A strain of Black Death - the plague that killed 25 million people in Europe during medieval times - has resulted in the deaths of more than 1300 people in Africa.
The outbreak has set off warnings for nine countries in southeast Africa, with Madagascar the most heavily affected. It is believed the disease started there.
News of the plague has been tempered with the knowledge that Madagascar is a hotbed for diseases of that type, as pointed out by the World Health Organisation (WHO).
"Plague, though terrifying, is nothing new in Madagascar, where about 600 cases are reported annually," the organisation said on its website.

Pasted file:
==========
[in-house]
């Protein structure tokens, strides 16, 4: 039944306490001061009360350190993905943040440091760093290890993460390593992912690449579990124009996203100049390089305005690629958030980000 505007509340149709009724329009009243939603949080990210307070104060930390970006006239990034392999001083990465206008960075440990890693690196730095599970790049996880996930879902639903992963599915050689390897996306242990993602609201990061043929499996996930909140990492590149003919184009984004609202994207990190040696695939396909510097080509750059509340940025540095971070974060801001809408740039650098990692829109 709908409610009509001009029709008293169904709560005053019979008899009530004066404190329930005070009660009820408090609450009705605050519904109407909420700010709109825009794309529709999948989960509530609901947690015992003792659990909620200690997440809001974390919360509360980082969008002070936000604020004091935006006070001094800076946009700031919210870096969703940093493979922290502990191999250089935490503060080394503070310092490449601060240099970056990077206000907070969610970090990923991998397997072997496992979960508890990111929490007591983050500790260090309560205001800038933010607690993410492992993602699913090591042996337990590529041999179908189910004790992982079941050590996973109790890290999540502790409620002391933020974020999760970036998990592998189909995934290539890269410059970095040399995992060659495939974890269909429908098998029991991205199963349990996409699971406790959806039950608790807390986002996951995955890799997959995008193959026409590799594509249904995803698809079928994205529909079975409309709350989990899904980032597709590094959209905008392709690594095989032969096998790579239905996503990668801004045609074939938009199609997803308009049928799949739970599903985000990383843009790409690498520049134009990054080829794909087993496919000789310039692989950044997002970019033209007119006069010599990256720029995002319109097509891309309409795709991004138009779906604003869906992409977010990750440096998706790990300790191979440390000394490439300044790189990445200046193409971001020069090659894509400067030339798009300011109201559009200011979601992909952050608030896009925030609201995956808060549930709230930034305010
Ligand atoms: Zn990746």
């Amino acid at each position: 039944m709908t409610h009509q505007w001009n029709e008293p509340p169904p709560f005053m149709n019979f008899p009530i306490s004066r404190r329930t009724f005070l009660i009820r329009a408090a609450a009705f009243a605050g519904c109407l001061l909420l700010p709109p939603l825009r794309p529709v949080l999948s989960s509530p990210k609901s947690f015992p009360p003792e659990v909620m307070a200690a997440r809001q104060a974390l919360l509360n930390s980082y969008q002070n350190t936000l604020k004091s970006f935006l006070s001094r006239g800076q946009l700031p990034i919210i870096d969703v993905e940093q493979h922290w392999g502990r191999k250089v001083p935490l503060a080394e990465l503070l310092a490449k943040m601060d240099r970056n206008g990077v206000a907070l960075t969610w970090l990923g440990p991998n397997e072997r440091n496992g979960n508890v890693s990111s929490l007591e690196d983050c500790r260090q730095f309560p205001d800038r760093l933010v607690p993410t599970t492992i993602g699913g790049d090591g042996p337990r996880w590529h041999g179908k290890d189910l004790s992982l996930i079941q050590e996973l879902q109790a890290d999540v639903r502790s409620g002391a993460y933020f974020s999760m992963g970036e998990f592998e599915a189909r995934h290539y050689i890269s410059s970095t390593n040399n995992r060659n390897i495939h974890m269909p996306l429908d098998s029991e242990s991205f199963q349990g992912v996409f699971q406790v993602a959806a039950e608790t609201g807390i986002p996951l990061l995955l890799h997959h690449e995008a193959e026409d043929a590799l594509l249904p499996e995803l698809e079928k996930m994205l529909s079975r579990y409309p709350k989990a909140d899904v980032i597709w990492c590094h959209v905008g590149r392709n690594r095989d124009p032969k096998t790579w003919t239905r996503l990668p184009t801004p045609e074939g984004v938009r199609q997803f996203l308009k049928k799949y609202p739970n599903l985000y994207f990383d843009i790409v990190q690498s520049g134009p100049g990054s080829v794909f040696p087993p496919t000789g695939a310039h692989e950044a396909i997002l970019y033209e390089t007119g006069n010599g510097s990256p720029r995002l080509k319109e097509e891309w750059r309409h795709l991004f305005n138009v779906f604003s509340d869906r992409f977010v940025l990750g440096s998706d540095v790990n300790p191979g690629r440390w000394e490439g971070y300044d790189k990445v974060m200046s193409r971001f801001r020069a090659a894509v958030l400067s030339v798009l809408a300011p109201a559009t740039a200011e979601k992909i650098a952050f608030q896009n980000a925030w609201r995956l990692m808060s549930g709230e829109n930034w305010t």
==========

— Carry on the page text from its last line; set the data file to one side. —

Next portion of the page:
WHO officials said while "health officials couldn't explain it", the plague is different this time.
A Crisis Emergency Committee has been established in response to the outbreak, which will "coordinate surveillance, contact tracing, case management, isolation and supplies" until it is contained.
Air Seychelles, one of Madagascar's biggest airlines, stopped flying earlier in the month, in an effort to contain the spread and airports are screening passengers to avoid spread of the plague.
The other countries affected by the spread of the disease so far are the Comoros, Ethiopia, Kenya, Mauritius, Mozambique, French territory La Réunion, the Seychelles and Tanzania.